The main thing to look for in a rail is a solid/strong construction and a smooth motion that is free from wobble or jumpy, erratic movement. Ideally, you want the main adjustment knob to be very responsive and to move the camera along in an easy, gradual "glide-like" manner...without any slack or kickback return in the knob mechanism itself. You really don't want to get a perfect focus set...only then to have the unit move even slightly when you take your finger of the knob...because that sharp focus you just dialed in will now be lost. There are a number of focus rail systems on the market these days (including Velbon, Manfrotto, RRS, Kirk, Novoflex) and they range in prices from quite cheap to moderately expensive. As with any photography accessory today, don't expect top quality for much under $500. My Novoflex Castel-Q cost me $438 here in Canada, which included the necessary Q-Plate (quick release) for the Nikon bodies. There's also the option to buy 2 units and then connect them in a "cross" configuration to allow precision in both the X and Y axis...like this Castel-Q Cross However, this will of course almost double the cost, and in my opinion isn't really necessary, as a decent "geared head" will already offer fine adjustment in the side to side (Y) axis. I don't think that it matters if one shoots their set of images from back to front, or the other way around...so long as ALL the desired region is adequately covered. I've experimented with both methods and haven't noticed any differences in the end result. It is worth noting though - that it's important to make sure that each separate shot is "spaced" the same amount apart to ensure the best quality final stack. For example, let's say that I want to capture a total DOF of 10mm in ten images at a ratio of 1:1 using f/16, then in theory each shot should be taken 1mm apart (ie: forward or backward) on the rail to avoid what I call "the smoothies" which are regions of the image that after being blended show no detail...which has occurred because the frame overlap capture was not sufficient enough and hence some areas were not in focus.
Click on the image on the right (which is a 100% crop) and it will take you to a larger photo that I created to illustrate the "smooth areas" where detail has been lost. Obviously, being very meticulous and precision minded is key here, although after a while of doing this I do think that one gets a good "feel" and knack for the process, and perhaps doesn't rely quite so much on specific measurements, etc. I guess it's kinda like driving a car, after a while you just intuitively know how to do it. One can fix these problem areas quite effectively by using the Photoshop"clone tool" to copy detail from nearby regions...which is relatively quick and easy to do. Also note, that these 'smoothie' regions are often not noticeable when the image is viewed on a PC monitor at regular (33%) ratio and perhaps would be OK/fine if printed up to a standard size. However, if print enlargements are required then I think the image IQ could certainly be compromised.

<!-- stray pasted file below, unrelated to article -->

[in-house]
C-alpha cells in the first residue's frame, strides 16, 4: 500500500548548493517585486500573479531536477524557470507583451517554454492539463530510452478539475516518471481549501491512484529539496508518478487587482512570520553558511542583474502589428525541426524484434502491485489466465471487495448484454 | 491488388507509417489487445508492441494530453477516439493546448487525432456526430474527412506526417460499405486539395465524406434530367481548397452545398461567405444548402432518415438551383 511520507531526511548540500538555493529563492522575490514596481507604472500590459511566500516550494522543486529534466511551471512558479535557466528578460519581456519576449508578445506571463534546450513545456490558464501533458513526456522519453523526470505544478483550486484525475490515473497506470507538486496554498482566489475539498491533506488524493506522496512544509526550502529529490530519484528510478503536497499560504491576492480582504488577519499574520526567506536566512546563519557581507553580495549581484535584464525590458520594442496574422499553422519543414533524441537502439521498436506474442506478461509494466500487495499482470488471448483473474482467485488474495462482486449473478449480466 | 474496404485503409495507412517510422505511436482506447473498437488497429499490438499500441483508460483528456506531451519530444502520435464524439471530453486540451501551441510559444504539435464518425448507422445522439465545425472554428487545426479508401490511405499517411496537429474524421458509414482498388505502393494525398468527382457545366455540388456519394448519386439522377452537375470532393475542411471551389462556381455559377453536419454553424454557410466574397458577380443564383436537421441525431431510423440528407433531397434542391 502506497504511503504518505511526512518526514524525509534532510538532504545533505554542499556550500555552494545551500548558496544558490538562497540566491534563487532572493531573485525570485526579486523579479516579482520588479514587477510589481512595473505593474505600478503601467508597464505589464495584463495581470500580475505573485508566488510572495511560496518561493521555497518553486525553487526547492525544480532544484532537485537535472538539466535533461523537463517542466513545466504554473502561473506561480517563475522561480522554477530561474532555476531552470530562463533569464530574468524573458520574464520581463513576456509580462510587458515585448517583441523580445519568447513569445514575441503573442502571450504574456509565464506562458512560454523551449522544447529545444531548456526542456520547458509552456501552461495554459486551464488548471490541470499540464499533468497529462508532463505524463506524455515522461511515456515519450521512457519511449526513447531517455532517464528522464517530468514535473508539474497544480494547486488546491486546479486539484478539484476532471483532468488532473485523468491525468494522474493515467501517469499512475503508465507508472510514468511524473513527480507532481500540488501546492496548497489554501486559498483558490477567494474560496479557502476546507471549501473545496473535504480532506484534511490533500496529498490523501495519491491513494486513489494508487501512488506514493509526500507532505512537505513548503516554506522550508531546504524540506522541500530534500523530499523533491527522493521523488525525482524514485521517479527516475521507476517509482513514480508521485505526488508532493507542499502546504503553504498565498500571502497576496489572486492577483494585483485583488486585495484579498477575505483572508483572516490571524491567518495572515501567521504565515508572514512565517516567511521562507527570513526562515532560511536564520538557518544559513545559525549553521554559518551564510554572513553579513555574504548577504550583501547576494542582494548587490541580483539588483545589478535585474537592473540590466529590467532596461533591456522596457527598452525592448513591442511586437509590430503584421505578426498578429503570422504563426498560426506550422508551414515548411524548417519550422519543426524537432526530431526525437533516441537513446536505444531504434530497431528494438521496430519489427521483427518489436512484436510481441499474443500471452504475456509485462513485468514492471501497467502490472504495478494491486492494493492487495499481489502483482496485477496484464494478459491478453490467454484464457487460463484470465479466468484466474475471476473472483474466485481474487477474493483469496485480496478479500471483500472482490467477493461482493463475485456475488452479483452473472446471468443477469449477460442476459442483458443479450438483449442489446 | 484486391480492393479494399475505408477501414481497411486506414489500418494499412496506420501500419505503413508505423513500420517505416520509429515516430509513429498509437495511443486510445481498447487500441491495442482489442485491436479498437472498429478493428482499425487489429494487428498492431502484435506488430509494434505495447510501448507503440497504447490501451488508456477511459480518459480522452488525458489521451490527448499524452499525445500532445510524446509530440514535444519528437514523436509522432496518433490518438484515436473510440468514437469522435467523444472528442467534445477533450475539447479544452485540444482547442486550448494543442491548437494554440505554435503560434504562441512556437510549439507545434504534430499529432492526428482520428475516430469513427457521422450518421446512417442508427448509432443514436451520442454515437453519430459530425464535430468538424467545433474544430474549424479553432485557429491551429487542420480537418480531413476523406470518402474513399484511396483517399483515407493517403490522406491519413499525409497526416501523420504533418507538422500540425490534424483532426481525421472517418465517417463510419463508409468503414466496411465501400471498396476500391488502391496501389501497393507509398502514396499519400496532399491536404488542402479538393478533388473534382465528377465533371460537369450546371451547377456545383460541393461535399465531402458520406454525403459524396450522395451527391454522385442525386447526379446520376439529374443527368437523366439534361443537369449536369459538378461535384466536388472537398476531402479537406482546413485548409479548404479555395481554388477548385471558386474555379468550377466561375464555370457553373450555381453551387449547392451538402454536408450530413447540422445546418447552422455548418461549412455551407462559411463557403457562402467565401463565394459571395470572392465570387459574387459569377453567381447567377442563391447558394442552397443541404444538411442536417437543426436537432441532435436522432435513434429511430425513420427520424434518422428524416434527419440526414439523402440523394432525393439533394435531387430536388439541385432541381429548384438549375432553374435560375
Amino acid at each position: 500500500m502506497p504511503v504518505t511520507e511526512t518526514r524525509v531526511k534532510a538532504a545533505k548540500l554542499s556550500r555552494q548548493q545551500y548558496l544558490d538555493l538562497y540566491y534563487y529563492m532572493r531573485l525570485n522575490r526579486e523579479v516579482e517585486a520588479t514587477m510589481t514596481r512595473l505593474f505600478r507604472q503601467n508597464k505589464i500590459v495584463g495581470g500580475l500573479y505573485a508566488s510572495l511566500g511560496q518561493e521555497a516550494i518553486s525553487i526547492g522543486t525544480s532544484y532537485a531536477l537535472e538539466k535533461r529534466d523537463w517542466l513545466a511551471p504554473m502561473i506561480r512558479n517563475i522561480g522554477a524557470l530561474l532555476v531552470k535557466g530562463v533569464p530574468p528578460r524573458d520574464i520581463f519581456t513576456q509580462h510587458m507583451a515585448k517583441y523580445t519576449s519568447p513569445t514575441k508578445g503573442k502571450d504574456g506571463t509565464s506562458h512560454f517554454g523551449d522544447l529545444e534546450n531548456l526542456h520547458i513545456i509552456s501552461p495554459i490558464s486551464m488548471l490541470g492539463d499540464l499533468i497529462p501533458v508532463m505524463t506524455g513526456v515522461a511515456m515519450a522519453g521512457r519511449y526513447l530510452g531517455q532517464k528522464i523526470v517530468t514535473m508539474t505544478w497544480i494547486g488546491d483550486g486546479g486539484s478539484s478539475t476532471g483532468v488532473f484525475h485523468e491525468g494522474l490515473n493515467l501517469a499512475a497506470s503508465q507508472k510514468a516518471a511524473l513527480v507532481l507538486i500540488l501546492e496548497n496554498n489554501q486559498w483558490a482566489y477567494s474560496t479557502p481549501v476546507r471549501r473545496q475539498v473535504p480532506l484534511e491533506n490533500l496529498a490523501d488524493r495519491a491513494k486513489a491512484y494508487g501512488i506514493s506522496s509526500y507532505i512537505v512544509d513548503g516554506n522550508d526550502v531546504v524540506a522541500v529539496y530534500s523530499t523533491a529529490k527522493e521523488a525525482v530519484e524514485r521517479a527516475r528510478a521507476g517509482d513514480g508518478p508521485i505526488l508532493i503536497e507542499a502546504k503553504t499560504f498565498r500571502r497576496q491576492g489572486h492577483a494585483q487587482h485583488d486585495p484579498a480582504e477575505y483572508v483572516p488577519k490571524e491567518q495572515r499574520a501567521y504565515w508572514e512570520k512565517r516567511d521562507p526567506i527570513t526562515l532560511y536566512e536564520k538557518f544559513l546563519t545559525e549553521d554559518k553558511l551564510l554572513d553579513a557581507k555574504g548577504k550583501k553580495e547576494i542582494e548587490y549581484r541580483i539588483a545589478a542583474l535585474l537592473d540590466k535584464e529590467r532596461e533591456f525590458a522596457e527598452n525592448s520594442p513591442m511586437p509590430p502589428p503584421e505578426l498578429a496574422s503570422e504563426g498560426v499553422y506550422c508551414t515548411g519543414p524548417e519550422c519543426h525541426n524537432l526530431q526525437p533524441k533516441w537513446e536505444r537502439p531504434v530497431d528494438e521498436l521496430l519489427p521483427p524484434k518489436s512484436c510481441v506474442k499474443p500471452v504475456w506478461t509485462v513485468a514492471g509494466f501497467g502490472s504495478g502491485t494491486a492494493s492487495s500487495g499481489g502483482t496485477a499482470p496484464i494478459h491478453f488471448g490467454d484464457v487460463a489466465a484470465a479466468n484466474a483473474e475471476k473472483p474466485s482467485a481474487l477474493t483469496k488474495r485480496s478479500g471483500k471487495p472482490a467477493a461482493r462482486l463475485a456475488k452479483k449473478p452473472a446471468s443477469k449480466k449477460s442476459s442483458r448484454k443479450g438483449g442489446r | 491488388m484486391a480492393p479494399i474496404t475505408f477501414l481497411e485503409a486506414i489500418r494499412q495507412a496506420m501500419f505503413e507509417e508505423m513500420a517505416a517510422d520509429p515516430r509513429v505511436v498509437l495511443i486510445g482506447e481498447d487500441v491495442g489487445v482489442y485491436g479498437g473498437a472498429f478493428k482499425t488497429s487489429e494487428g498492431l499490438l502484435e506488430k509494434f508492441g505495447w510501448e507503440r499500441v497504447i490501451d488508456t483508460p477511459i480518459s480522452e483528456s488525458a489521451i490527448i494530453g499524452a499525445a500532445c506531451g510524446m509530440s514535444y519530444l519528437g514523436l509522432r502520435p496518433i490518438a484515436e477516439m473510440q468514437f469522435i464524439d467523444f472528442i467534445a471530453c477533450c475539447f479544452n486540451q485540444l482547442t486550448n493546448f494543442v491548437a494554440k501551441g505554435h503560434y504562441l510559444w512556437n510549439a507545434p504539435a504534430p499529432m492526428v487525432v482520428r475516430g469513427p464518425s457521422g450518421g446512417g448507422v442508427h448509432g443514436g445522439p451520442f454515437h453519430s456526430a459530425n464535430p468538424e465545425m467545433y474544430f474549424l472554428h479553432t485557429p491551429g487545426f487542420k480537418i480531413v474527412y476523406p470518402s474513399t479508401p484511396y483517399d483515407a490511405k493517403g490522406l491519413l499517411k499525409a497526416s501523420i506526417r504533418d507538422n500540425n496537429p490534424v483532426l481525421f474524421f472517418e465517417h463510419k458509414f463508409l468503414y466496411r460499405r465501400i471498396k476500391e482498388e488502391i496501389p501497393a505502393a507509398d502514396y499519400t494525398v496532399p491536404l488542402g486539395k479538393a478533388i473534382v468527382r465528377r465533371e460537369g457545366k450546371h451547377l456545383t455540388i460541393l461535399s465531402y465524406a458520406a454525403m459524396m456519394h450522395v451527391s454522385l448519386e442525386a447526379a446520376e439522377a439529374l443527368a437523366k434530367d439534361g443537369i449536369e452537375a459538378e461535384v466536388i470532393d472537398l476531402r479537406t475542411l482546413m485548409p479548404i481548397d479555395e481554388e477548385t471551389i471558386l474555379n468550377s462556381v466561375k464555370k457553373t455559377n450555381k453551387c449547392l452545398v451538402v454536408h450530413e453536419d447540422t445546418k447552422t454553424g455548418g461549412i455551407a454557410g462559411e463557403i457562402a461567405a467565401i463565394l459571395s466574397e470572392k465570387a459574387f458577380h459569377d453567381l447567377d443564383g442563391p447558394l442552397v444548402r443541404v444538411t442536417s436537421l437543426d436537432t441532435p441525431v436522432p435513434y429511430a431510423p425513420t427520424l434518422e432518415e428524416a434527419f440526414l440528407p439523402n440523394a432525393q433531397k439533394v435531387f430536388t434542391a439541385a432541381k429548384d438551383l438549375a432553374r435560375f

One point that folks often ask me about is the actual focusing method. Does one always move the entire camera system back & forth along the rail to vary the frame focus points, or can it be simply done by turning the lens barrel, like with a normal shot? Well, it all depends upon what type of lens is being used. For example, an IF lens (that changes focal length when focussing) alters the configuration of the lens and therefore the edge artefacts become more unpredictable. Plus this methods can cause many problems because it also changes the image scales and framing. So using the focus rail is always the preferred route here. Also, because there is no actual touching of the lens itself (which therefore eliminates the added potential for any hand-release focus kickback) I definitely think it's the way to go. In short, it's far more precise (and easier) to obtain a tack sharp image-focus when not physically touching the lens at all. Especially when shooting in "LIVE View" and tethered up to your computer LCD screen, etc. The best approach is to just set the desired ratio (ie: 1:1, 1:2, 1:4 or whatever) on the lens...and then simply move the entire rig along the rail to vary your focus point.
From a purely conceptual viewpoint I do think that focus stacking has the potential to produce "perfect" results because theoretically the photographer could/should be able to create selective DOF wherever he/she wants, but unfortunately it's end performance is ultimately dependent upon two somewhat intangible things - human skill, and stacking software capability. After the series of images have been taken we then first need to edit and process them before they are loaded into the stacking software of choice. All the separate images should be of equal exposure, luminosity-balance, and sharpness to maintain an even keel result. I post edit each NEF accordingly in Capture NX2 and then make a TIFF copy for stacking in Photoshop. Please note - When shooting stacks compose the frame so that there is ample border space to allow for some final cropping once the images have been blended...as there will invariably be some outer border mis-alighnment and areas that need to be removed...due to the previously mentioned slight visual perspective differences between each photo. So be warned - always remember to shoot with this in mind. There's nothing worse than taking the time to setup a great subject matter, carefully getting the lighting absolutely perfect, meticulously taking a series of images, and then suddenly realizing (once you've disasembled the whole thing) that you didn't leave enough edge room for some cropping to be done and that the final composition now looks really crappy :(